- Some strategies require preparation ahead of your child’s visit: 1) Sugar water can be prepared at home or at the clinic by mixing 1 teaspoon of sugar with 2 teaspoons of water. 2) Topical anaesthetics can be applied at home or at the clinic to numb the skin – these can be purchased at a pharmacy without a prescription. 3) Toys for distracting your child can be packed and brought to your child’s visit.
Keeping your child’s vaccination record up to date
Ask the doctor or nurse to give you a written record (usually by writing it in your child’s vaccine booklet) and take this record with you whenever you take your child to a doctor, a clinic or hospital. An up-to-date vaccine record is especially important if you move to a new province or territory, as vaccine schedules are not the same everywhere. Your child may miss vaccine doses if your new doctor or clinic does not know exactly which vaccines he has already received.
How can I minimize the pain?
Needles can hurt. To lessen the pain you can:
• Apply a topical anesthetic (a cream that causes temporary numbness) an hour before getting the needle. You may have to confirm with your doctor what part of your child’s body the shot will be given (for example, the arm or the leg). Your pharmacist can help you find the cream.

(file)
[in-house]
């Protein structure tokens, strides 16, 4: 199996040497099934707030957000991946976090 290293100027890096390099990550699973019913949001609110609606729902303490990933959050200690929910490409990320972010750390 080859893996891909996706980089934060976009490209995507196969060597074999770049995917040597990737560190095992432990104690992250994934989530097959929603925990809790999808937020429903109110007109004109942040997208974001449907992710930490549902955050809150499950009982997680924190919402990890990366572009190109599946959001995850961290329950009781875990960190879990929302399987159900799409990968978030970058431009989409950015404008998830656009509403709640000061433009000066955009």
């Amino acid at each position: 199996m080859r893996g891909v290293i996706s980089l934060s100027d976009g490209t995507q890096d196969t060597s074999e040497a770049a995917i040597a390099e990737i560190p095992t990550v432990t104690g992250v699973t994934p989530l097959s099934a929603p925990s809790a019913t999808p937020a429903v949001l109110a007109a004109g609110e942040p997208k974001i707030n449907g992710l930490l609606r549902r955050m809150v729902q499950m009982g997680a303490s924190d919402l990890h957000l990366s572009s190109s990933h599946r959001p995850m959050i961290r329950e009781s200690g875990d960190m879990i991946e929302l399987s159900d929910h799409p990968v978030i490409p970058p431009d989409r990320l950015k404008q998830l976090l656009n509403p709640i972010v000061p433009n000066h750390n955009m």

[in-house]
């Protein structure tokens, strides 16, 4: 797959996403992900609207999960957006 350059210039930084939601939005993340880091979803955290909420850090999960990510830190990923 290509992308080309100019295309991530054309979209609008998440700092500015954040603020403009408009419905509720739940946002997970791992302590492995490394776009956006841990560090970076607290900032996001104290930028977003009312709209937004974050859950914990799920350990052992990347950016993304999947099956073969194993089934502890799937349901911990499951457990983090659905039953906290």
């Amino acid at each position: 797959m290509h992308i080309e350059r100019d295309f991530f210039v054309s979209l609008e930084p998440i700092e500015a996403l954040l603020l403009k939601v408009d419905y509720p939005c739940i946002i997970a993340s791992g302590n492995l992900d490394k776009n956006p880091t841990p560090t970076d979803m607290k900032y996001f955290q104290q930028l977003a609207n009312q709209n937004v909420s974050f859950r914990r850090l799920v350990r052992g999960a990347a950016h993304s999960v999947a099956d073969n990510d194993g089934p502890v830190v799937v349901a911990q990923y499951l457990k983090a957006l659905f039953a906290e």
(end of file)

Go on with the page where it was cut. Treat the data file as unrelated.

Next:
• Nurse your baby while he gets the needle, or give your baby sugar water (with a teaspoon or pacifier) just before the shot.
• Use distractions (blow bubbles, read a book), suggest deep breathing, remain calm and physically comfort your child (cuddle, hold hands) during the needle.
• If your child is crying or fussy after getting the shot, you can give her acetaminophen (such as Tylenol or Tempra).
What you can do
BREASTFEED YOUR BABY
- If you are breastfeeding, start to breastfeed your baby before the needle. Make sure you have a good latch. Then continue breastfeeding during and after the needle.
- Breastfeeding combines holding, sweet taste, and sucking and is one of the best ways to reduce pain in babies. • Breastfeeding during needles is safe for babies, even newborns. There is no evidence that babies will choke or associate their mothers with pain.
- Undress your baby to free the leg(s) or arm(s) where the needle will be given before you start breastfeeding.
- If your child cannot be breastfed, you may bottle feed your child or give a soother before, during and after vaccination.
HOLD YOUR CHILD
- Hold your child on your lap or hug your child during the needle. This will help your child stay still and feel secure.
- Sit on a chair to minimize the risk of accidental falls.
- Make sure to undress your child to free the leg(s) or arm(s) where the needle will be given
- Don’t hold your child too tightly. This can increase pain and distress.
- You may rock your child back and forth after the needle
What you can give